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Statement of Administration Policy: H.R. 1500 - Consumers First Act

May 20, 2019


(House Rules)
(Rep. Waters, D-CA, and 29 cosponsors)

The Administration strongly opposes House passage of H.R. 1500. This legislation would undermine the positive steps taken by the Consumer Financial Protection Bureau (CFPB) to increase transparency and accountability in the agency's operations, and would impede longer-term efforts to enact structural reforms contemplated since the agency's inception.

Created by the Dodd-Frank Wall Street Reform and Consumer Protection Act (P.L. 111-203), the CFPB regulates the offering and provision of consumer financial products and services under Federal consumer financial protection laws, develops consumer education initiatives, and researches and monitors the market for financial services. While established to pursue an important mission, the CFPB's unduly broad regulatory powers have contributed to past regulatory and enforcement abuses and excesses.

H.R. 1500 would direct the CFPB to pursue a short-term, partisan agenda, rather than one driven by its assessment of the needs of consumers. The Administration urges the Congress to abandon this effort in favor of enacting structural reforms that apply traditional checks and balances necessary to restrain arbitrary decision-making and curb the potential for future abuses in investigations and enforcement actions.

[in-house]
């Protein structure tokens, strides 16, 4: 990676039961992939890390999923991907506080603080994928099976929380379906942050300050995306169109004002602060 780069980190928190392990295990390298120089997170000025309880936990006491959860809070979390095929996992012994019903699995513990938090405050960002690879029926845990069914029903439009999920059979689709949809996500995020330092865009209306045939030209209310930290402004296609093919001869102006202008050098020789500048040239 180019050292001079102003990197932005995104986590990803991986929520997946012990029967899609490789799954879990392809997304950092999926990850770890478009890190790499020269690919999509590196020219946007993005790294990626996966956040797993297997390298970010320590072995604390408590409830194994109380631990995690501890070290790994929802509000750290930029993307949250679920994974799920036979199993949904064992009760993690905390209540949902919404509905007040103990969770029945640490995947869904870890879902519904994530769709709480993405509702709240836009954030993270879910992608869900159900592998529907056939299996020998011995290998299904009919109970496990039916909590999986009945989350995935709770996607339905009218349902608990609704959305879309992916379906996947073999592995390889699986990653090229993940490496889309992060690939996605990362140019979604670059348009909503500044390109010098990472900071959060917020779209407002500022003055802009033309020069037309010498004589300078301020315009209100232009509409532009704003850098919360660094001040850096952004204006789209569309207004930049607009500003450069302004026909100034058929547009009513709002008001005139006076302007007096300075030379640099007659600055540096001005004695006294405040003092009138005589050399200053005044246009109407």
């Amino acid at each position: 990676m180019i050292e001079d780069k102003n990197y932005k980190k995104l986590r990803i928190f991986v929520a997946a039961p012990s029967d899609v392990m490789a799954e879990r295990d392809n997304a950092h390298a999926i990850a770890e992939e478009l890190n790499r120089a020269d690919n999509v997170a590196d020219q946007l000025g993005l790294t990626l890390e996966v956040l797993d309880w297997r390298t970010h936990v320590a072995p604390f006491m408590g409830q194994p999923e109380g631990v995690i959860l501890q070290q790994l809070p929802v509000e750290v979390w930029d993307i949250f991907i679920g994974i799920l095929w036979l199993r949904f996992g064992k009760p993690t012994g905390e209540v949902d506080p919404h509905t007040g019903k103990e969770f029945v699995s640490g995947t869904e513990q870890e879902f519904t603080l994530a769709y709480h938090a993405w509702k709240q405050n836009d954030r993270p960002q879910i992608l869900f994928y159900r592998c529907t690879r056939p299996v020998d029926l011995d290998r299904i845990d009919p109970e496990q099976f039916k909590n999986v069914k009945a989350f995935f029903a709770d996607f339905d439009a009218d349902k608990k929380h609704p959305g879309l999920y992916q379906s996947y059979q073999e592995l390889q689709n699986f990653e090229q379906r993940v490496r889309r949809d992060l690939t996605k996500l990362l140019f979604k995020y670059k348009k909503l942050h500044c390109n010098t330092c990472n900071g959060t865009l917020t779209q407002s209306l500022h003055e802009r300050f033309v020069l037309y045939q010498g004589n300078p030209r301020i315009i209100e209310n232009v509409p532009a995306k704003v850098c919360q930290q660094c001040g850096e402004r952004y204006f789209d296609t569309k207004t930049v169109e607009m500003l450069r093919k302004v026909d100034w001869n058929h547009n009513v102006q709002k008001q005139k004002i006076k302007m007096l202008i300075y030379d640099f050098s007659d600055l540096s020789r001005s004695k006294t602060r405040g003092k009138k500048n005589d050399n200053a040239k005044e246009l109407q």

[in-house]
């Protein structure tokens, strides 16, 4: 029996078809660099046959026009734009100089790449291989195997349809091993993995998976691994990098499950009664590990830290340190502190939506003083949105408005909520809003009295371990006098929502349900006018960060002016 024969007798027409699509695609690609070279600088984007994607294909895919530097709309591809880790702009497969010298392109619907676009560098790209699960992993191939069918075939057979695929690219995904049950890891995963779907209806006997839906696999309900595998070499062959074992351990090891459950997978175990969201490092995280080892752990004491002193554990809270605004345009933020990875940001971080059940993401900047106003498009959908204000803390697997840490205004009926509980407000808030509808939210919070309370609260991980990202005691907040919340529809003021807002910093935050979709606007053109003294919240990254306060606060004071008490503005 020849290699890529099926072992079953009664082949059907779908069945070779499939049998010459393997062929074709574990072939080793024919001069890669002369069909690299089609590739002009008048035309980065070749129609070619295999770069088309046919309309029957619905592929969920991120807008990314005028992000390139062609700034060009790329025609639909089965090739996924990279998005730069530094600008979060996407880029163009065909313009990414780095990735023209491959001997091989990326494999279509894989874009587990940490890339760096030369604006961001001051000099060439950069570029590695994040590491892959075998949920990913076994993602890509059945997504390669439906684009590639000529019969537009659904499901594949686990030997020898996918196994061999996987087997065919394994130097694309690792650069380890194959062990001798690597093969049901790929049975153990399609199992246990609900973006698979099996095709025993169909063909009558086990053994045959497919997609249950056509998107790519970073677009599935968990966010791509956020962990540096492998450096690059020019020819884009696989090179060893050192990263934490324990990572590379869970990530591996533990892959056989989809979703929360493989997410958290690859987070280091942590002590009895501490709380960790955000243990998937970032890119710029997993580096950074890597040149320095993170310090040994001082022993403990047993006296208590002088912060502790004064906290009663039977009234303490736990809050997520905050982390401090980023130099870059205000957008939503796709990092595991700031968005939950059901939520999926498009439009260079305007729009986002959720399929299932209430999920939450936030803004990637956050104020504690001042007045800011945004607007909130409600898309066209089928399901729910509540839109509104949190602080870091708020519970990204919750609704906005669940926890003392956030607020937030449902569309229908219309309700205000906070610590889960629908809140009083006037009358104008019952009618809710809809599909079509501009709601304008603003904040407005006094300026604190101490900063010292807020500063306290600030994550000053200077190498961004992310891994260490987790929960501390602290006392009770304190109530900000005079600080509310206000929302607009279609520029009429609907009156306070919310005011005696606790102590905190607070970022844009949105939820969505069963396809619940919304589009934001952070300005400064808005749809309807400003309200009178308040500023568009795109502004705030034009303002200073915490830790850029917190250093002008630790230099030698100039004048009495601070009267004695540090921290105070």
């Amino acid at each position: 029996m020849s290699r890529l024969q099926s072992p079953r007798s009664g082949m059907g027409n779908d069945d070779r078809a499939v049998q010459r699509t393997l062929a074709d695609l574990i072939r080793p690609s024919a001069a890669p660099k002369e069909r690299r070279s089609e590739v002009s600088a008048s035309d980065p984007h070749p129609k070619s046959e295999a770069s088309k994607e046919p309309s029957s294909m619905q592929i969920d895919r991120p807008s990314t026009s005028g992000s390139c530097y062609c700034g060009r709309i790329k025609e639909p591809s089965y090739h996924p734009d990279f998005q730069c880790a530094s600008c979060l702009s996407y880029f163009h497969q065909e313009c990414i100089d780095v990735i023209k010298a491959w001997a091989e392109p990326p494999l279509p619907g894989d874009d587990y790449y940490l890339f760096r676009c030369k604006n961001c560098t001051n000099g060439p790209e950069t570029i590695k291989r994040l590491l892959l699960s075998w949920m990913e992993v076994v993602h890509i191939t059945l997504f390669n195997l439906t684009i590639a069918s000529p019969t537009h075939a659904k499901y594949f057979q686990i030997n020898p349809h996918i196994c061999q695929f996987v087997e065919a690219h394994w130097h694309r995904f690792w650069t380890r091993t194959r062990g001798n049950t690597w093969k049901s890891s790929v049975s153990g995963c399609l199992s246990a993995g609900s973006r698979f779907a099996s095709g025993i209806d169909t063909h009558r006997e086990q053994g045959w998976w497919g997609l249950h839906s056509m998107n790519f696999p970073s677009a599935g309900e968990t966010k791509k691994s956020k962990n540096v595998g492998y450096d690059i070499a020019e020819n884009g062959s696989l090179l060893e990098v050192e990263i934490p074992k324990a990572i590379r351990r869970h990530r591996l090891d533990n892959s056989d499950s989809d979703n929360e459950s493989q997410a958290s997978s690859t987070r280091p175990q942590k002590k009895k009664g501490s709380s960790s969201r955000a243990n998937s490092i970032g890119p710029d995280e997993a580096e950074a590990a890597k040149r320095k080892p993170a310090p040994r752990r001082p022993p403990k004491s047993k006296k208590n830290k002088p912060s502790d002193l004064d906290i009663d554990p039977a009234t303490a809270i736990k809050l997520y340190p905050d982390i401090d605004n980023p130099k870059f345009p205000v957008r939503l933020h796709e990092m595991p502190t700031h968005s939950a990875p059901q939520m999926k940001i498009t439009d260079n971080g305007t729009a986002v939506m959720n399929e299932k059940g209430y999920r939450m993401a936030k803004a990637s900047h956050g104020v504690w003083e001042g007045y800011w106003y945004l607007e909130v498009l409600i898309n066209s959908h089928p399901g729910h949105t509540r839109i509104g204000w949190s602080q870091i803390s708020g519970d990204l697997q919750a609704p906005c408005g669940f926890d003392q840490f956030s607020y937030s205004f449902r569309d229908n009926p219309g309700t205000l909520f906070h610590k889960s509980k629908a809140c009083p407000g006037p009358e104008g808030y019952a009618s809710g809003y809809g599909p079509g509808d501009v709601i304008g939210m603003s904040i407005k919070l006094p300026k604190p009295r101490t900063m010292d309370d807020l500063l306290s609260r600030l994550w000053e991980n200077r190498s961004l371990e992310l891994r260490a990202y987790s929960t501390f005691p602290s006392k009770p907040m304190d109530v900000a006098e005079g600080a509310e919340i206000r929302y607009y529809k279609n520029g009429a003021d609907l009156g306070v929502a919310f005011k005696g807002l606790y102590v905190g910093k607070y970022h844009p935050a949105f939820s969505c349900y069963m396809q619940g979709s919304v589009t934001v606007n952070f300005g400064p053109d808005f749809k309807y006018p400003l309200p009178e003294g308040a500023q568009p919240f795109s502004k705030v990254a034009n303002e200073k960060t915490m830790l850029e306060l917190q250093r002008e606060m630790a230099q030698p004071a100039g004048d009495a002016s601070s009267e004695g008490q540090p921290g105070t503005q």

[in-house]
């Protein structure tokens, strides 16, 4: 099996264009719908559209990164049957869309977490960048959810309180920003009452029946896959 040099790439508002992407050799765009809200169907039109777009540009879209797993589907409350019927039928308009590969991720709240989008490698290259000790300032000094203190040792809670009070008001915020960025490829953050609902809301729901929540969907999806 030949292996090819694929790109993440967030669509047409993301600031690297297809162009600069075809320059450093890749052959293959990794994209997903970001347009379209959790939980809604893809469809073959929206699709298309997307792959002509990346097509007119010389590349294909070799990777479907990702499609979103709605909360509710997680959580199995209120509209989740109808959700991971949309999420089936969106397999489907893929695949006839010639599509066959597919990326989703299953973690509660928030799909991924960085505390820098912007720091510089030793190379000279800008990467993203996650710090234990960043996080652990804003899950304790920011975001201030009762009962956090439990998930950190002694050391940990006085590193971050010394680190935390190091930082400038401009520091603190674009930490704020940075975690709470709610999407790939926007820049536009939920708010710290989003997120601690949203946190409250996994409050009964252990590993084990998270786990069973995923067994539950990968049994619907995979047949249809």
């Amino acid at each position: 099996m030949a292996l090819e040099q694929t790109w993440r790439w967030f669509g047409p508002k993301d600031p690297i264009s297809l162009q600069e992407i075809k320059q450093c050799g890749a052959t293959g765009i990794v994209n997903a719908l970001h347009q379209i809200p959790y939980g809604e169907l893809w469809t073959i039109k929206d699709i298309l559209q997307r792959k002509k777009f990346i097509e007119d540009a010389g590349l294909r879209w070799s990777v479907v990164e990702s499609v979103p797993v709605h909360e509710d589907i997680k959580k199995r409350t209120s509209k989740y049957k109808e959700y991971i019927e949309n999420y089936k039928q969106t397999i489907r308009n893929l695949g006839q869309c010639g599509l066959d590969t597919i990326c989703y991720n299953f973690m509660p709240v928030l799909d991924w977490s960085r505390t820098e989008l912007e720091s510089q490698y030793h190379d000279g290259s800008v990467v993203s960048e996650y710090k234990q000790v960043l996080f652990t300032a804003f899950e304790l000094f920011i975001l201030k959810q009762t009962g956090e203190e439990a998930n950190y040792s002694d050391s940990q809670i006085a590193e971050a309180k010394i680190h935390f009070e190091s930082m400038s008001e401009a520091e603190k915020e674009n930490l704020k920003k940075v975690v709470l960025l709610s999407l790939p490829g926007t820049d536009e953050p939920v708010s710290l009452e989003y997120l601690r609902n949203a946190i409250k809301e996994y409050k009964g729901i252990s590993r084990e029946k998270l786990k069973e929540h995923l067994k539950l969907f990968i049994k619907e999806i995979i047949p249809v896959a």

The Administration proposed legislative reforms to restructure and bring accountability to the CFPB in its Fiscal Year 2020 Budget, including reforms to subject the agency to the congressional appropriations process. Further, to prevent actions that unduly burden the financial industry and limit consumer choice, the Administration's proposal would limit the CFPB's duplicative and unnecessary supervisory authority, which disproportionately affects small institutions.

The structural changes the Administration has proposed would allow the CFPB to refocus its efforts on enforcing duly enacted consumer protection laws, rather than on developing and enforcing regulations of its own initiative. Instead, H.R. 1500 promotes a partisan policy agenda and sets a precedent for dictating the agendas of the independent regulators.

If H.R. 1500 were presented to the President, his advisors would recommend that he veto it.

Donald J. Trump, Statement of Administration Policy: H.R. 1500 - Consumers First Act Online by Gerhard Peters and John T. Woolley, The American Presidency Project

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